How can boards and members of boards reach their full potential?
The Tavistock Institute of Human Relations (TIHR) has been leading thinking about organisations since its inception in 1947. Today, as then, the corporate world is undergoing increasing pressure to demonstrate a sustainable, generative and meaningful impact on society and employees whilst delivering improved services and products. These tensions and others are explored in this important new book, Dynamics at Boardroom Level: A Tavistock Primer for Leaders, Coaches and Consultants.
The Tavistock Institute has provided board-level information and guidance for the International Corporate Governance Network, the government-initiated Walker Review following the Banking Crisis, as well as corporate and public sector clients and executives across the world. In this book, the reader gets a useful framework of theory and practice that broadens vision and deepens thinking about what is happening in boardrooms. The book opens the door to the reader to a new world of board dynamics, edited by those who really understand the deeper workings of the complex human system and its work at board level. This edited volume brings together the insights and contemporary case studies from participants on the Tavistock Institute Dynamics at Board Level programme that draws on the thinking of Tavistock scholars and practitioners and their work on the dynamics of task, role, authority and power.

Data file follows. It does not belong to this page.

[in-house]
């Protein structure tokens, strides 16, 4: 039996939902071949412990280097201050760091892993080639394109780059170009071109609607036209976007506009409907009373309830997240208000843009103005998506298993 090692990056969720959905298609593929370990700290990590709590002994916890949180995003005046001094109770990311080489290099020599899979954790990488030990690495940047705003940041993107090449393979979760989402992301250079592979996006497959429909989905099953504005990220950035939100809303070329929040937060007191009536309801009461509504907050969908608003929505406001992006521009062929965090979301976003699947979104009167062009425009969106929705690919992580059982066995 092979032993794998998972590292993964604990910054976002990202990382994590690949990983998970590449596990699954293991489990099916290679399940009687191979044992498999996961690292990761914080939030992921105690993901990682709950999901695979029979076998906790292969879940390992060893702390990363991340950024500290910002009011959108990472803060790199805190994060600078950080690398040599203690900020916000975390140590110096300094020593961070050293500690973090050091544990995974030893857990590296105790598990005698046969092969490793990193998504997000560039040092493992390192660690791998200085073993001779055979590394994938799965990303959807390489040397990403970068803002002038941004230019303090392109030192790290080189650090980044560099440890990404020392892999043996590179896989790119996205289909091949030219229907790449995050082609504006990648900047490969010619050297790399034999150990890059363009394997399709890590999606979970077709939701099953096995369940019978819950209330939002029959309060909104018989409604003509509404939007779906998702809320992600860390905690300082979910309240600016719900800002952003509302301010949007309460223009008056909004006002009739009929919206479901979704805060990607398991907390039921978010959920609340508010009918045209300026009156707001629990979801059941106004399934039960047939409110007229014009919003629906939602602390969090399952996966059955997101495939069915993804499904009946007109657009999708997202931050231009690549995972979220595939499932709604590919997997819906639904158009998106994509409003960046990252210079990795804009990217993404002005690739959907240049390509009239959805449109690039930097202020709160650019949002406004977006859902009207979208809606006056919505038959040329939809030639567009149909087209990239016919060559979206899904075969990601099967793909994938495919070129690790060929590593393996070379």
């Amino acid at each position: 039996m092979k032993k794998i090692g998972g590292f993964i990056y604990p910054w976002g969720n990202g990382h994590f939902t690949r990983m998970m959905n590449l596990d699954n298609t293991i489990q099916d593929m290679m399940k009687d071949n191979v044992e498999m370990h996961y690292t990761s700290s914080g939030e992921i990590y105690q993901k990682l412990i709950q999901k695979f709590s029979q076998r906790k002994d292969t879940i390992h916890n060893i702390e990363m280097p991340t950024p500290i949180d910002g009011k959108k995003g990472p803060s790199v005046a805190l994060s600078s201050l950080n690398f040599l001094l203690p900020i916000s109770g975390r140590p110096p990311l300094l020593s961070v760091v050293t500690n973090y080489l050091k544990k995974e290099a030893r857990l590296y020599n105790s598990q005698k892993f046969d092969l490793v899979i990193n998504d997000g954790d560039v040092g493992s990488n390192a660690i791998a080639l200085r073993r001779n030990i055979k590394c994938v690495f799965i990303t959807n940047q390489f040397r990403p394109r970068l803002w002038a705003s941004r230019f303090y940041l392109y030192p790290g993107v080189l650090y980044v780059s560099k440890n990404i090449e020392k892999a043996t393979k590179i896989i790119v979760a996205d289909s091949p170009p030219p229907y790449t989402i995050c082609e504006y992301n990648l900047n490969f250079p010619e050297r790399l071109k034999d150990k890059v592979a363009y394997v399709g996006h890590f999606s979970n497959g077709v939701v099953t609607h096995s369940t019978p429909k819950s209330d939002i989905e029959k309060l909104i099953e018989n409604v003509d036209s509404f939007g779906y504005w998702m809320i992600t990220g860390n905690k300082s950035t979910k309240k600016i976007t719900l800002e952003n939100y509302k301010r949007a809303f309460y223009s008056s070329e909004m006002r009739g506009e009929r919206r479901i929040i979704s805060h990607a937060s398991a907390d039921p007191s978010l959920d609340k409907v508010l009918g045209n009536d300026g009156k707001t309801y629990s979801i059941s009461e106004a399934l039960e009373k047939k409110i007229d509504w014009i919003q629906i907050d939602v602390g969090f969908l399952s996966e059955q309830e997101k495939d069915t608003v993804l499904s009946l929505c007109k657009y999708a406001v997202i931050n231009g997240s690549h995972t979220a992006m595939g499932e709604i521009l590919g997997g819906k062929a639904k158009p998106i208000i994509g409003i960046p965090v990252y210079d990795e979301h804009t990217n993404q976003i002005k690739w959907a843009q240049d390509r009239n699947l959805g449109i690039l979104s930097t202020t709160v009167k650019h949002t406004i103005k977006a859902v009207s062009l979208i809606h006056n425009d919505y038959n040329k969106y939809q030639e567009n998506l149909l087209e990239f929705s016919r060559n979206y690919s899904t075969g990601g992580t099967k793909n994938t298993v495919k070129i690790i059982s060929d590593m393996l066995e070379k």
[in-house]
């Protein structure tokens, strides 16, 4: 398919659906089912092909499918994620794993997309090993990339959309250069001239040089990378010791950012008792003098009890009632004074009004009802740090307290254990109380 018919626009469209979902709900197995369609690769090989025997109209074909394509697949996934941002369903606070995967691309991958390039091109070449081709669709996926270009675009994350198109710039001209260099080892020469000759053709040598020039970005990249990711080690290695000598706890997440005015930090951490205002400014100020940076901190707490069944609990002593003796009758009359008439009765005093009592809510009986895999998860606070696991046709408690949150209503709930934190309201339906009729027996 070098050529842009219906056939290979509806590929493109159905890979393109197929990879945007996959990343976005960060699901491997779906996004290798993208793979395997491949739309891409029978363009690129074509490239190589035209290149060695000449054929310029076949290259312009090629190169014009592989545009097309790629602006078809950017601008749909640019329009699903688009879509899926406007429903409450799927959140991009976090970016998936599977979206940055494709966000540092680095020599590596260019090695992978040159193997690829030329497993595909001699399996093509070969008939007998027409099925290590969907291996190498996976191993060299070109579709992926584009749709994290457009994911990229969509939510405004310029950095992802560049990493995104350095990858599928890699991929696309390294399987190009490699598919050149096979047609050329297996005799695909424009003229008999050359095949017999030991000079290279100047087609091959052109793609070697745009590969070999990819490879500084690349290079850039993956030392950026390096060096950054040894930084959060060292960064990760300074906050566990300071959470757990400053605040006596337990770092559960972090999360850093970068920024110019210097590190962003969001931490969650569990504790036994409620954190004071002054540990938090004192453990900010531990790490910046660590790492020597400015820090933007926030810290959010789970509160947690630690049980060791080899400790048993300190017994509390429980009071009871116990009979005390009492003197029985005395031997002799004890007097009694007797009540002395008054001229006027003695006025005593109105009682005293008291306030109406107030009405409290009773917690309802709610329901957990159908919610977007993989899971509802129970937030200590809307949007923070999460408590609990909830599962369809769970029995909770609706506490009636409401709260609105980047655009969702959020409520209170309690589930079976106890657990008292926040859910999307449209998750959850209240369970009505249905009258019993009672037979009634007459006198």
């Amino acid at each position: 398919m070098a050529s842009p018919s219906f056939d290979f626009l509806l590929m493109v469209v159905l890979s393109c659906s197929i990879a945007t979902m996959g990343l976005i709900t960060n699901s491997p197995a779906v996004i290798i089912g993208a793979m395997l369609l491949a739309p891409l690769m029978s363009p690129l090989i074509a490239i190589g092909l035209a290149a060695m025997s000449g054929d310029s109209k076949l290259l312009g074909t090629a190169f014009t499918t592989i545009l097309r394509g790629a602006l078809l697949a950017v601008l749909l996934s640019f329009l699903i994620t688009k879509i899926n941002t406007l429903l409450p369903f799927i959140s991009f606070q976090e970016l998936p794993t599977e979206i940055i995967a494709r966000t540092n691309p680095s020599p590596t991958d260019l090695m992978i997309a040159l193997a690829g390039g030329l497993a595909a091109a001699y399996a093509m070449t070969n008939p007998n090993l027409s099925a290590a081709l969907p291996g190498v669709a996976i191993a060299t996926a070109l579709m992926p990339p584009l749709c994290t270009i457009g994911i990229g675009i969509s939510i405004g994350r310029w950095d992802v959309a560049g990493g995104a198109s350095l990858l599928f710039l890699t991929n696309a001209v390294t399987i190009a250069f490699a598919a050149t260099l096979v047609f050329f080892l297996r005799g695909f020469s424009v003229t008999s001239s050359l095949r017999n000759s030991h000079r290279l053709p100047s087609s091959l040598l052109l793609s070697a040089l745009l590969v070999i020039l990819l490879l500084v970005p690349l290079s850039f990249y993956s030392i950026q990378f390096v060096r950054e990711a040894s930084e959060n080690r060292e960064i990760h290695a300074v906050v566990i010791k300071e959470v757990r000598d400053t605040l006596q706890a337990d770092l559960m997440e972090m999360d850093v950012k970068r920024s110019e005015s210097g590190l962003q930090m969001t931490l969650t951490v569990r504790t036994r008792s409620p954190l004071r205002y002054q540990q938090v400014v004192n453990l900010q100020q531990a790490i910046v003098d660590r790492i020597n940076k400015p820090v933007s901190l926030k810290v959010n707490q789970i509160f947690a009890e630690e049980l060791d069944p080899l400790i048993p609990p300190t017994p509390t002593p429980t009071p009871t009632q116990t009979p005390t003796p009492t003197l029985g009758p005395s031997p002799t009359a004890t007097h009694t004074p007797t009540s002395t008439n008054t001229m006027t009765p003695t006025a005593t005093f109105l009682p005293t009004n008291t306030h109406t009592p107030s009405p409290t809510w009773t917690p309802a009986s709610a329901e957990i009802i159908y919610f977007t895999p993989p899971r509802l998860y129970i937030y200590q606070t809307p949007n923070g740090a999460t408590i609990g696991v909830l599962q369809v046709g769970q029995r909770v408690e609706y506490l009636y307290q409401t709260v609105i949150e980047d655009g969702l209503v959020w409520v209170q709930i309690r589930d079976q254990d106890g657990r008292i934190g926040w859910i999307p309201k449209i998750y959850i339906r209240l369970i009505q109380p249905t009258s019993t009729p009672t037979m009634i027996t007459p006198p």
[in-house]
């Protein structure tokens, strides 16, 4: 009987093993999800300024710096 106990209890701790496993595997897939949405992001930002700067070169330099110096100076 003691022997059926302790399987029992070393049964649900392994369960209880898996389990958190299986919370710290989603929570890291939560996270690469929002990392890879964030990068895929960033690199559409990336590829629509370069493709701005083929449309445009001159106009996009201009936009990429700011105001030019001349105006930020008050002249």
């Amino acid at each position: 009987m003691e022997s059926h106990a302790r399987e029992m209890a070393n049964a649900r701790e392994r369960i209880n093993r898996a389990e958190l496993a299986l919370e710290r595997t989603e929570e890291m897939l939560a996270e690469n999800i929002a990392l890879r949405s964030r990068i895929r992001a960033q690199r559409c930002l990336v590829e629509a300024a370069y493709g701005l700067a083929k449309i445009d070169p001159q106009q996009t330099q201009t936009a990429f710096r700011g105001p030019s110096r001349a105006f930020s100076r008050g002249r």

Programme Co-Directors Dr Mannie Sher and Dr Leslie Brissett and their fellow Tavistock Associate, Tazi Smith, have edited a book that speaks directly to issues of our time. The contributing authors are senior leadership practitioners and board evaluators from Government, International consultancy firms, FTSE 100 and Global UN institutions.
Dynamics at Boardroom Level represents an essential resource for business leaders as well as leadership coaches and mental health professionals.
"The approach of Boards vary for obvious reasons - the character of a company’s business, the need for public or democratic involvement, a role in supervising wider membership organisations. Yet they need strong, common attributes as well. They should represent and sustain a strong, positive culture, be transparent and as accountable as possible and capable of holding executives to account. For all this complexity too few Boards are effectively guided about their internal dynamics or dynamic relationships with others. It is a gap of considerable importance, a source of risk. This book and The Tavistock Institute approach are an essential addition to Board capabilities." --Lord David Triesman, Chairman, a Merchant and Investment Bank, Former chairman of a PLC, The Football Association, and Government Minister